dtdg/
  psychic/
    Psychic.js
    nls/
        readings.js /* The default English translation bundle */
      es/
        readings.js /* The Spanish translation bundle */
      en/
        /* The default English translation folder is empty, so
           Dojo looks one level up for it in the nls/ directory */

By convention, each of the .js files containing translation information is called a bundle. The convention used is that the default translation bundle appears in the top level of the nls directory, but not in a language-specific directory. The basic rationale for this convention is that you always want a default translation to be available in the nls directory, which is the most logical place for it, and there's no value in including an exact copy of the default translation bundle in its own directory, (en in this case) because that would just be one more thing to keep up with.

Defining String Tables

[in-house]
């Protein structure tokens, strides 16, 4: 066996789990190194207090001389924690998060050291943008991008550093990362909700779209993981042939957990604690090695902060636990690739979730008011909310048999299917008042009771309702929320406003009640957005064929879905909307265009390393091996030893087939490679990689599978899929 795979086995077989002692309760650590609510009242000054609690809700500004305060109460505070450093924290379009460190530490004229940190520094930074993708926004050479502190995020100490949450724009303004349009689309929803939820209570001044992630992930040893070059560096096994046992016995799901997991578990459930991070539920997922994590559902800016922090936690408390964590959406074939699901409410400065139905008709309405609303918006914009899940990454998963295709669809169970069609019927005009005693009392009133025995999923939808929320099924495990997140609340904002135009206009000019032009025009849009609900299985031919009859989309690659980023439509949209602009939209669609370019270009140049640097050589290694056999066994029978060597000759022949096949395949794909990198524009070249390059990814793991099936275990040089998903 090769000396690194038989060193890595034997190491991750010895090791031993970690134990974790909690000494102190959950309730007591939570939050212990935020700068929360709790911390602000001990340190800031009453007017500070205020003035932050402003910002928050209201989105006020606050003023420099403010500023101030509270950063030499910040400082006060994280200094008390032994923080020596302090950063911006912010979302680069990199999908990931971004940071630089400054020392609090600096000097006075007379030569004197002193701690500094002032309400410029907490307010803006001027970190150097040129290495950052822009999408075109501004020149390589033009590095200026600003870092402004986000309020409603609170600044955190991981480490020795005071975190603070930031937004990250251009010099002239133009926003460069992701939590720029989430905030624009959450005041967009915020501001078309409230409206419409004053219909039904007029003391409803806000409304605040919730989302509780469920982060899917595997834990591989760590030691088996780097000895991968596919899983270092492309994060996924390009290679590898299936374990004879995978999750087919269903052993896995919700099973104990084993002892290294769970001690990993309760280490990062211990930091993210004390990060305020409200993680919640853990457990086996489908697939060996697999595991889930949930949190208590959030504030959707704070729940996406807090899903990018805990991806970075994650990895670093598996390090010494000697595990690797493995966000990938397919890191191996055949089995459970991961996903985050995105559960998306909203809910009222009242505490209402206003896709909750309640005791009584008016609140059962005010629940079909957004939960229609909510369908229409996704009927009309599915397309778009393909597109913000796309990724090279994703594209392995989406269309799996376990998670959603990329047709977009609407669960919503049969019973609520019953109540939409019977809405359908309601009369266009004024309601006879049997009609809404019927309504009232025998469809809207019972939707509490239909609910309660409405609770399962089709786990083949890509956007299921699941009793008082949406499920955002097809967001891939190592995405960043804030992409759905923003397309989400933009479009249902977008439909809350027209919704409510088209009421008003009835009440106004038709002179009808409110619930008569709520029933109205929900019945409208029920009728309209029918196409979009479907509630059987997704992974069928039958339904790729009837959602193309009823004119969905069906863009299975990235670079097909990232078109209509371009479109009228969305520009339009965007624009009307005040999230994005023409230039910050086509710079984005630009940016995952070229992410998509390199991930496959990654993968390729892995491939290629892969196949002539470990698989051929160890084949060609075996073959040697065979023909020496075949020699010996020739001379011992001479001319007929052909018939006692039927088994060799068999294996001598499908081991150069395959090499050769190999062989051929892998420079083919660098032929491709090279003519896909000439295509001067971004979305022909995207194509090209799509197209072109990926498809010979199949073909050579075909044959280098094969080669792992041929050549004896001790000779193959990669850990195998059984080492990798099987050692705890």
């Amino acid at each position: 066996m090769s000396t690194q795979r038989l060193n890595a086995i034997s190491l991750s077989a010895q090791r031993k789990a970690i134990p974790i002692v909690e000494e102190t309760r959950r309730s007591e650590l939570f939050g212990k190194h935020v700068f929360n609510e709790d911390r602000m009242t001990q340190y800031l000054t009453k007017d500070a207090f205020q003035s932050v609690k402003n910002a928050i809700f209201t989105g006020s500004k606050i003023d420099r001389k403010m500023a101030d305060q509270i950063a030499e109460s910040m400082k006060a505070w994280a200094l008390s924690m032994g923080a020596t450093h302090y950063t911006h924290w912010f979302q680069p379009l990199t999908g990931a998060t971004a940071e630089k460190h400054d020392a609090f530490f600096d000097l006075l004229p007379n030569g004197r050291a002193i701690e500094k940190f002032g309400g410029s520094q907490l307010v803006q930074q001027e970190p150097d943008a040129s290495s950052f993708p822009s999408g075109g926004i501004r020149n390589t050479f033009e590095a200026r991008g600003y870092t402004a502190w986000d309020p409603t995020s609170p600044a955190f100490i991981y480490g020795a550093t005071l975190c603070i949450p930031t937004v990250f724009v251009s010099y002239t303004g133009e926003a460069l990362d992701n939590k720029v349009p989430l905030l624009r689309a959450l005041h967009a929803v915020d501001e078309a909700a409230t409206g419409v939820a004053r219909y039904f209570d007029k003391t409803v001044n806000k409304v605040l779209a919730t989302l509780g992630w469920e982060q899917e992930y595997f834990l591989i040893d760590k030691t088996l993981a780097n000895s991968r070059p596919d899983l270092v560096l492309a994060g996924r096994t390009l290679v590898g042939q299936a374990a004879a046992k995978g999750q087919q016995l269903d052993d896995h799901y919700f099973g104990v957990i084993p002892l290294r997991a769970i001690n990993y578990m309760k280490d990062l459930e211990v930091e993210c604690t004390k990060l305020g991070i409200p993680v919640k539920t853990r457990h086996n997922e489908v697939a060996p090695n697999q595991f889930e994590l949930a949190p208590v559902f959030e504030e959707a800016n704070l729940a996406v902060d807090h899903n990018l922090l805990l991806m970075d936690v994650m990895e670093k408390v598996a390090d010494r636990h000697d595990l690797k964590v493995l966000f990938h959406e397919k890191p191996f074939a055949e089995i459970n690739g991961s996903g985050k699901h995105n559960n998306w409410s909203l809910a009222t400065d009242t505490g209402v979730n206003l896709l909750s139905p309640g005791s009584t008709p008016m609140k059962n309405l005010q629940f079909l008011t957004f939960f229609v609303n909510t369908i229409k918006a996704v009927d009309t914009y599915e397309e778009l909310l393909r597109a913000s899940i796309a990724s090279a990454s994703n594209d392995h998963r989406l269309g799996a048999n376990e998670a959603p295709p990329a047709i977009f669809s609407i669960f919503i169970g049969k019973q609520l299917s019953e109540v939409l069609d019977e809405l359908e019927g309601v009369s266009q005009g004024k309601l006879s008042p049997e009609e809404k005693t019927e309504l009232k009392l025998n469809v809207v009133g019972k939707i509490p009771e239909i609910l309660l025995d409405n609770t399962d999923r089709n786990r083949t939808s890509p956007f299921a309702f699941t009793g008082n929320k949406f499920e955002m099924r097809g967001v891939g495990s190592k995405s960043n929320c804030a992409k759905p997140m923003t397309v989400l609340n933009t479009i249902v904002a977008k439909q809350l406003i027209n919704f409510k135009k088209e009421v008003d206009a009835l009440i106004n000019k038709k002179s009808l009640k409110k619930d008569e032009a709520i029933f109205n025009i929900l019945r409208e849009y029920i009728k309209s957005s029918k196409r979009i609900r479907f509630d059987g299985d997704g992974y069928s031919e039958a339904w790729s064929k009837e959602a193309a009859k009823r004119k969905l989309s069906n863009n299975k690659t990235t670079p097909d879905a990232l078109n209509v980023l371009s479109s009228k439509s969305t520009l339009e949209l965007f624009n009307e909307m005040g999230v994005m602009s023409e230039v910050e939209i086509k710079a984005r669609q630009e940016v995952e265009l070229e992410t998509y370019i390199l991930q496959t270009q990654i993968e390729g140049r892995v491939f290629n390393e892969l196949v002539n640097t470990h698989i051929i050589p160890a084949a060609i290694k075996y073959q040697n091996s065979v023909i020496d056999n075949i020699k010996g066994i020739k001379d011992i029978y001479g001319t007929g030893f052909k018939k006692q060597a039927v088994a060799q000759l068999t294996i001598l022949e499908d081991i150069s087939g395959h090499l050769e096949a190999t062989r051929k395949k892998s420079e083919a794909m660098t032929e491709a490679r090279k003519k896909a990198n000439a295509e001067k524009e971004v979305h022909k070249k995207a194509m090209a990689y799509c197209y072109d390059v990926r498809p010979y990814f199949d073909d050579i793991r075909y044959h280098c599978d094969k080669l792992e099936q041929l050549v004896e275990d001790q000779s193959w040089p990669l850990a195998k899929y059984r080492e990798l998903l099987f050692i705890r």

Here's an excerpt from each of the readings.js files that shows some of the strings that are translated as part of the final reading.

First, the default readings.js file:

{
/* ... */
reading101 : "You're a Libra, aren't ya darling?",
reading102: "Can you please tell me your first name only, and your birthday please?",
reading103: "Yep, that's the Daddy."
/* ... */
}

And now, the es/readings.js file:

{
/* ... */
reading101 : "¿Eres un Libra, no, mi corazón?",
reading102: "¿Me puedes dar el nombre y tu cumpleaños por favor?",
reading103: "Sí, el es papá"
/* ... */
}

One of the beautiful things about localizing your application with Dojo is the simple manner in which you provide the listing of tokens.

Putting It All Together

It's time to put it all together and show just how easy it is to support multiple languages, but first, have a look at the relevant functions, listed in Table 6-1, that are involved in the process.

Table 6-1. Localization functions

Name

Comment

dojo.i18n.getLocalization(/*String*/moduleName, /*String*/bundleName, /*String?*/locale)